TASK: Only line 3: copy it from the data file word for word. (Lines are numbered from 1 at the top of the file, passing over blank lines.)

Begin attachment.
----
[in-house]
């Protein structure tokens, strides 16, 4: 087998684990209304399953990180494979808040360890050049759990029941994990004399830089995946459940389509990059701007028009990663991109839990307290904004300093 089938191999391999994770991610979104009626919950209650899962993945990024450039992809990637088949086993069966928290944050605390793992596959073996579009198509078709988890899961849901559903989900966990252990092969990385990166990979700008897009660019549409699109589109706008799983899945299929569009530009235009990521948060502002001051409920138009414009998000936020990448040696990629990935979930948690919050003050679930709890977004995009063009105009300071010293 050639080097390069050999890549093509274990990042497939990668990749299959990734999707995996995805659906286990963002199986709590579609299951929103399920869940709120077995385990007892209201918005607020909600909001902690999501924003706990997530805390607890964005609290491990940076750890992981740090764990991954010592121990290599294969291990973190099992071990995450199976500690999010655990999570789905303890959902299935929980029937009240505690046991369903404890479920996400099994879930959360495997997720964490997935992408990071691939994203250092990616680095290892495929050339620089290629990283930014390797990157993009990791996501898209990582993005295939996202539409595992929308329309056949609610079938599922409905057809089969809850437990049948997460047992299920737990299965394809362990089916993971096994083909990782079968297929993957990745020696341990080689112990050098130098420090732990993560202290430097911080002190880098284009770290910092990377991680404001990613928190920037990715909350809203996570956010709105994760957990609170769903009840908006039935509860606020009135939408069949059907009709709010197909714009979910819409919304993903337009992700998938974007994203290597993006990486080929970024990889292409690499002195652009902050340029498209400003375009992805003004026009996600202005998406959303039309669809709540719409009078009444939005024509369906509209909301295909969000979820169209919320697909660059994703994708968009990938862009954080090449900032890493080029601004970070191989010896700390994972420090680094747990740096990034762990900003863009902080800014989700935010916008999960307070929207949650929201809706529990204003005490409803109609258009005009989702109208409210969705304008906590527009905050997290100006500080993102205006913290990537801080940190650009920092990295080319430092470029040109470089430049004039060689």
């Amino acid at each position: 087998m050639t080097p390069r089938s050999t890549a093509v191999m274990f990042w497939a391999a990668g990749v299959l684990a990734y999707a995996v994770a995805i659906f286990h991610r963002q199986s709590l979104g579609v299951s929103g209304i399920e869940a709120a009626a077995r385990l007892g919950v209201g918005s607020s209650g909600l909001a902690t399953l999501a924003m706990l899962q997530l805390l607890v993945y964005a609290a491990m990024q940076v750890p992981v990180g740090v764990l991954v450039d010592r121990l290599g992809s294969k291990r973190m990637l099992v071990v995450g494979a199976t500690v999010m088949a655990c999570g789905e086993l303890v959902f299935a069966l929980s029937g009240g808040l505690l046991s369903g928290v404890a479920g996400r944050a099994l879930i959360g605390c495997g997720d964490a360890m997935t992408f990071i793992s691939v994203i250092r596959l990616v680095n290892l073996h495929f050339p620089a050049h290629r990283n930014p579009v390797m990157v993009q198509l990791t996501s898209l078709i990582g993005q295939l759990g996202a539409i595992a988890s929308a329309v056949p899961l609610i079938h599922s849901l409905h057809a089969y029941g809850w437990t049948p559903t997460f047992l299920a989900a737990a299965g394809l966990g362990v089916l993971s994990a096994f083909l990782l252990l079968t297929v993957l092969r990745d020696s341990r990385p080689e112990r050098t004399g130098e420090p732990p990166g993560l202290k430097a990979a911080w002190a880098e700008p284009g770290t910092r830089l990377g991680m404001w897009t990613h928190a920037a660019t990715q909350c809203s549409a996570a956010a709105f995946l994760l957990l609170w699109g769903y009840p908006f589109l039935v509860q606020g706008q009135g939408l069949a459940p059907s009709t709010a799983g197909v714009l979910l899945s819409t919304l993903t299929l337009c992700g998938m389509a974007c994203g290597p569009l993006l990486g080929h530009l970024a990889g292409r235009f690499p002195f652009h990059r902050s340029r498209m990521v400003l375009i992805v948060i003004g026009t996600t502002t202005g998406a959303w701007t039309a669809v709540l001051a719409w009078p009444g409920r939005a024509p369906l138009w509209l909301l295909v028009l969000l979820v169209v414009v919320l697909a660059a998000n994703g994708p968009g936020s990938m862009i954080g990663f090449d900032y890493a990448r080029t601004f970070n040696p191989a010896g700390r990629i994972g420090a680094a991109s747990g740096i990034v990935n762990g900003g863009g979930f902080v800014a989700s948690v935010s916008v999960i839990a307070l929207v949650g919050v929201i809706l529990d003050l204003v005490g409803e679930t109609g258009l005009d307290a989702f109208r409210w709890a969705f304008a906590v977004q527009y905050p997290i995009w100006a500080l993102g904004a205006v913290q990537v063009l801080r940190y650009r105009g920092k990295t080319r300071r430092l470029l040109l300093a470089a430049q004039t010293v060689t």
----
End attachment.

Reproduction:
């Amino acid at each position: 087998m050639t080097p390069r089938s050999t890549a093509v191999m274990f990042w497939a391999a990668g990749v299959l684990a990734y999707a995996v994770a995805i659906f286990h991610r963002q199986s709590l979104g579609v299951s929103g209304i399920e869940a709120a009626a077995r385990l007892g919950v209201g918005s607020s209650g909600l909001a902690t399953l999501a924003m706990l899962q997530l805390l607890v993945y964005a609290a491990m990024q940076v750890p992981v990180g740090v764990l991954v450039d010592r121990l290599g992809s294969k291990r973190m990637l099992v071990v995450g494979a199976t500690v999010m088949a655990c999570g789905e086993l303890v959902f299935a069966l929980s029937g009240g808040l505690l046991s369903g928290v404890a479920g996400r944050a099994l879930i959360g605390c495997g997720d964490a360890m997935t992408f990071i793992s691939v994203i250092r596959l990616v680095n290892l073996h495929f050339p620089a050049h290629r990283n930014p579009v390797m990157v993009q198509l990791t996501s898209l078709i990582g993005q295939l759990g996202a539409i595992a988890s929308a329309v056949p899961l609610i079938h599922s849901l409905h057809a089969y029941g809850w437990t049948p559903t997460f047992l299920a989900a737990a299965g394809l966990g362990v089916l993971s994990a096994f083909l990782l252990l079968t297929v993957l092969r990745d020696s341990r990385p080689e112990r050098t004399g130098e420090p732990p990166g993560l202290k430097a990979a911080w002190a880098e700008p284009g770290t910092r830089l990377g991680m404001w897009t990613h928190a920037a660019t990715q909350c809203s549409a996570a956010a709105f995946l994760l957990l609170w699109g769903y009840p908006f589109l039935v509860q606020g706008q009135g939408l069949a459940p059907s009709t709010a799983g197909v714009l979910l899945s819409t919304l993903t299929l337009c992700g998938m389509a974007c994203g290597p569009l993006l990486g080929h530009l970024a990889g292409r235009f690499p002195f652009h990059r902050s340029r498209m990521v400003l375009i992805v948060i003004g026009t996600t502002t202005g998406a959303w701007t039309a669809v709540l001051a719409w009078p009444g409920r939005a024509p369906l138009w509209l909301l295909v028009l969000l979820v169209v414009v919320l697909a660059a998000n994703g994708p968009g936020s990938m862009i954080g990663f090449d900032y890493a990448r080029t601004f970070n040696p191989a010896g700390r990629i994972g420090a680094a991109s747990g740096i990034v990935n762990g900003g863009g979930f902080v800014a989700s948690v935010s916008v999960i839990a307070l929207v949650g919050v929201i809706l529990d003050l204003v005490g409803e679930t109609g258009l005009d307290a989702f109208r409210w709890a969705f304008a906590v977004q527009y905050p997290i995009w100006a500080l993102g904004a205006v913290q990537v063009l801080r940190y650009r105009g920092k990295t080319r300071r430092l470029l040109l300093a470089a430049q004039t010293v060689t």